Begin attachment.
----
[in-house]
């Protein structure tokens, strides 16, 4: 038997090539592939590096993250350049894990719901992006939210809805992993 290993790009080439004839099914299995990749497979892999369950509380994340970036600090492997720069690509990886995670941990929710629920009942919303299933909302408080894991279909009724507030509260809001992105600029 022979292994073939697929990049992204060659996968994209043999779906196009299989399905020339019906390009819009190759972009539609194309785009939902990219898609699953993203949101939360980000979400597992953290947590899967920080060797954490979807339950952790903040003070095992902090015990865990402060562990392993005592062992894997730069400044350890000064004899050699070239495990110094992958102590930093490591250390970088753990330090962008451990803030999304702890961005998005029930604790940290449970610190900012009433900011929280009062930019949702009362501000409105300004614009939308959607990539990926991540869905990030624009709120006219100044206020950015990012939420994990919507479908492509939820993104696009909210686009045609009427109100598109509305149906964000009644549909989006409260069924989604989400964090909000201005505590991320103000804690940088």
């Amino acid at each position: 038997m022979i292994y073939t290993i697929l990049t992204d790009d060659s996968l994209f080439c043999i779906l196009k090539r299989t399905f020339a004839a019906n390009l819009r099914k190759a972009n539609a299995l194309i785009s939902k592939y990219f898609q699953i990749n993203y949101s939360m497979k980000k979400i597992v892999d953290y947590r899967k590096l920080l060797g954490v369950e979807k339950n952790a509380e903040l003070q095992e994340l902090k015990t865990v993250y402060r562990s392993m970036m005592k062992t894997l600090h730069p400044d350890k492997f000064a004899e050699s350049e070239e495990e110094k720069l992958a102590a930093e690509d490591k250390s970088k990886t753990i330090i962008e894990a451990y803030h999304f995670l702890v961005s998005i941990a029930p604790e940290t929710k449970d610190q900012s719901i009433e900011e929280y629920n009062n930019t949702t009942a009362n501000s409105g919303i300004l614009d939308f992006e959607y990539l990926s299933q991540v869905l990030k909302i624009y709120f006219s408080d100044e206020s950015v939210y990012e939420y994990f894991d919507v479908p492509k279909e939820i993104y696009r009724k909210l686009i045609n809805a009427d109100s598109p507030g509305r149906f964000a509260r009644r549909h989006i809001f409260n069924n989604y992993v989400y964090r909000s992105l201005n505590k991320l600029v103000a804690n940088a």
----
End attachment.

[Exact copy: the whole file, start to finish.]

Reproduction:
[in-house]
């Protein structure tokens, strides 16, 4: 038997090539592939590096993250350049894990719901992006939210809805992993 290993790009080439004839099914299995990749497979892999369950509380994340970036600090492997720069690509990886995670941990929710629920009942919303299933909302408080894991279909009724507030509260809001992105600029 022979292994073939697929990049992204060659996968994209043999779906196009299989399905020339019906390009819009190759972009539609194309785009939902990219898609699953993203949101939360980000979400597992953290947590899967920080060797954490979807339950952790903040003070095992902090015990865990402060562990392993005592062992894997730069400044350890000064004899050699070239495990110094992958102590930093490591250390970088753990330090962008451990803030999304702890961005998005029930604790940290449970610190900012009433900011929280009062930019949702009362501000409105300004614009939308959607990539990926991540869905990030624009709120006219100044206020950015990012939420994990919507479908492509939820993104696009909210686009045609009427109100598109509305149906964000009644549909989006409260069924989604989400964090909000201005505590991320103000804690940088």
């Amino acid at each position: 038997m022979i292994y073939t290993i697929l990049t992204d790009d060659s996968l994209f080439c043999i779906l196009k090539r299989t399905f020339a004839a019906n390009l819009r099914k190759a972009n539609a299995l194309i785009s939902k592939y990219f898609q699953i990749n993203y949101s939360m497979k980000k979400i597992v892999d953290y947590r899967k590096l920080l060797g954490v369950e979807k339950n952790a509380e903040l003070q095992e994340l902090k015990t865990v993250y402060r562990s392993m970036m005592k062992t894997l600090h730069p400044d350890k492997f000064a004899e050699s350049e070239e495990e110094k720069l992958a102590a930093e690509d490591k250390s970088k990886t753990i330090i962008e894990a451990y803030h999304f995670l702890v961005s998005i941990a029930p604790e940290t929710k449970d610190q900012s719901i009433e900011e929280y629920n009062n930019t949702t009942a009362n501000s409105g919303i300004l614009d939308f992006e959607y990539l990926s299933q991540v869905l990030k909302i624009y709120f006219s408080d100044e206020s950015v939210y990012e939420y994990f894991d919507v479908p492509k279909e939820i993104y696009r009724k909210l686009i045609n809805a009427d109100s598109p507030g509305r149906f964000a509260r009644r549909h989006i809001f409260n069924n989604y992993v989400y964090r909000s992105l201005n505590k991320l600029v103000a804690n940088a």